This is part 2 of a 7 part series on Ayurveda and Yoga.
To see the other parts first, click here
A recent Yoga Journal article commented “Eating is perhaps the single most important act for one's yoga practice” (article here). Among yogis, it’s an accepted fact that diet greatly affects ones practice, either for good or ill. (Anyone ever try going to an early Sunday class after a late night out on the town?). But the recent focus of these journals on Ayurvedic diets is misdirected.
Yoga and Ayurveda are often referred to as the Sister Systems – they both come from the Vedic philosophy of the ancient Hindus. But they’re not twins. There are actually many conflicting dietary recommendations between the two philosophies. These conflicts are explained by the fact that Ayervedic diets and Yogic diet are designed with different purposes.
Ayurveda is an ancient medical system designed to treat diseases caused by imbalances of the doshas.
The purpose of yoga, meanwhile, is “the control of thought-waves in the mind.” (Sutras of Patanjali)
It’s a case of recuperation vs. increased focus. Like taking physical therapy after a car wreck vs. training for a marathon.
A classic confusion between Ayurvedic and Yogic diets includes the case of vegetarianism. Everyone knows that the diet condoned by the ancient yogis is strictly vegetarian. Although modern yogis may quibble over whether the practice of non-violence really requires vegetarianism, all the old texts on yoga, without exception, prohibit eating meat. A common misconception is that, like yoga, Ayurvedic diets are vegetarian. Actually, classic Ayurveda includes meat as part of the daily diet and even prescribes meat for different ailments. This divergence in diet is the result of differing perspectives on the energetic qualities in food.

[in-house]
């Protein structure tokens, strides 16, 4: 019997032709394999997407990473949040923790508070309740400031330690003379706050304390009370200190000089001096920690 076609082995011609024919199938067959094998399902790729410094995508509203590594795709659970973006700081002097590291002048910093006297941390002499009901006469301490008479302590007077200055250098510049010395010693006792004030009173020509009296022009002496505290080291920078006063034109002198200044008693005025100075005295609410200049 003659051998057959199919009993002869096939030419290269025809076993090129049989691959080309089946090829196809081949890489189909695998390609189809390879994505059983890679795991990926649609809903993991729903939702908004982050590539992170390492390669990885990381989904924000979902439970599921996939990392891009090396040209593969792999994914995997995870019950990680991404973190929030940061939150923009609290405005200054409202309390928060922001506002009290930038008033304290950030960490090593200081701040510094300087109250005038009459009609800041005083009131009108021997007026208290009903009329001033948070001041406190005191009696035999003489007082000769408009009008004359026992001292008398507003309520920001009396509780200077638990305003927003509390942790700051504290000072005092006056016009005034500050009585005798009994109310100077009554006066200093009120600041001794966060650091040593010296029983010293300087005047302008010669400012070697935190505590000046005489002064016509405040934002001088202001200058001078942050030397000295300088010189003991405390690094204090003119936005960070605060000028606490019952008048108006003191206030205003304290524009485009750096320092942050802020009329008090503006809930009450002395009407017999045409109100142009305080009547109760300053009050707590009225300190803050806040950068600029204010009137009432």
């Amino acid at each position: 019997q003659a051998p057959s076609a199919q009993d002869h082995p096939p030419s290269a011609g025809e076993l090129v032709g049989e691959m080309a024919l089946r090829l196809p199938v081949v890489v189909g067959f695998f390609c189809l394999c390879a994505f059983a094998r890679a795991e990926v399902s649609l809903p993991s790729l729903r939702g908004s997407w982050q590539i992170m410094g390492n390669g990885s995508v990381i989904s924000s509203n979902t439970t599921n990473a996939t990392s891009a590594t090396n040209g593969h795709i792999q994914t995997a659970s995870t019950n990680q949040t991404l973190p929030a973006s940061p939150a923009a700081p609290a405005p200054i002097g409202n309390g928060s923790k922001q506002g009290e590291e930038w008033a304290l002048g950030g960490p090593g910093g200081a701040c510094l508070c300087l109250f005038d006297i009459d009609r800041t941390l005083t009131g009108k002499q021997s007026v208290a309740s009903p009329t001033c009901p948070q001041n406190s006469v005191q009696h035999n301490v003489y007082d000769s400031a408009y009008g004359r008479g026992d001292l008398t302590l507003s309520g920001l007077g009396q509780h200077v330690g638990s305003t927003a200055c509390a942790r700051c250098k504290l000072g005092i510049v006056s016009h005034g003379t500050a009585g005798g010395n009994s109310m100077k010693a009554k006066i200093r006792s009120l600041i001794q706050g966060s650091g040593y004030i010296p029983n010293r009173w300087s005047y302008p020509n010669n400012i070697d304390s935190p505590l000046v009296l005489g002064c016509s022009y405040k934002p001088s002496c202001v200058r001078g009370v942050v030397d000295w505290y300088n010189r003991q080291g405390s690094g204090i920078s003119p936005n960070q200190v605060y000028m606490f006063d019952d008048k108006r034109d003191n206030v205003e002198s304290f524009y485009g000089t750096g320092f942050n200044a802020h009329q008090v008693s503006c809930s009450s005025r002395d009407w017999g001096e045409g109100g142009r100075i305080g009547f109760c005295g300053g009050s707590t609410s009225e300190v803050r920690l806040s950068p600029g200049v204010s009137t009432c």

Yoga and Ayurveda both describe the material world as being composed of three different energies; Sattva, Rajas, and Tamas. Sattva is often described as purity, wisdom and light, Rajas as passion, activity, and change, and Tamas as darkness, ignorance, staleness, and inertia. Foods have these characteristics as well, and when consumed can influence the balance of the doshas in a person’s body. For example, a person who overeats on Tamasic foods will experience an imbalance in Kapha dosha.
Yoga recommends only Sattvic food- that food which instills purity of mind and body. A yogic diet is therefore nearly synonymous with a sattvic diet, and the terms are often used interchangeably. All fruits, most vegetables, legumes, grains, honey and some dairy products are sattvic.
Foods containing the other energies – Tamas and Rajas – are prohibited for yoga. Tamasic foods are oils, fatty foods, fried foods, pre-prepared or packaged foods, and processed foods like flour and sugar. Tamasic food creates lethargy, fatigue, and mental dullness – none of which is helpful to an intense physical practice. Rajasic foods include onions, garlic, salt, and hot spices; all of which are thought to stimulate the appetite and cause an erratic mind (remember, we want to still the thought-waves).
In Ayurveda, everyone, regardless of their dosha, is advised to consume a diet high in Sattvic foods. However, Ayurveda uses the other energetic properties as medicine to change a person’s dosha. If a person has an imbalance of vatta, for example, they will be told to eat a diet heavy in oils and ghee (tamasic foods), to create a grounding or slowing of their otherwise anxious nature.
The ancient yogic texts recommend a diet high in low-fiber carbohydrates, simply prepared, without oil or salt. In this way the Yogic diet has a lot more in common with the philosophy of Natural Hygiene, in which the lifestyle factors causing the problem are simply identified and removed. Foods that may cause digestive woes are also excluded, such as mushrooms, some beans, and cruciferous and other high-fiber vegetables. No one wants to practice with gas, or next to someone with gas.
Remember that Ayurveda is designed acknowledging that not everyone will be a yogi or choose to search for enlightenment. In the system of castes, Ayurveda is a set of principles and medicinal cures for the common laboring man. Such a diet may not be appropriate for a dedicated spiritual practice. Hopefully future Yoga Journal articles will feature diets appropriate for yoga, instead of instilling more confusion.
Click here for Part 4: Ghee
Click here for Part 4: Ghee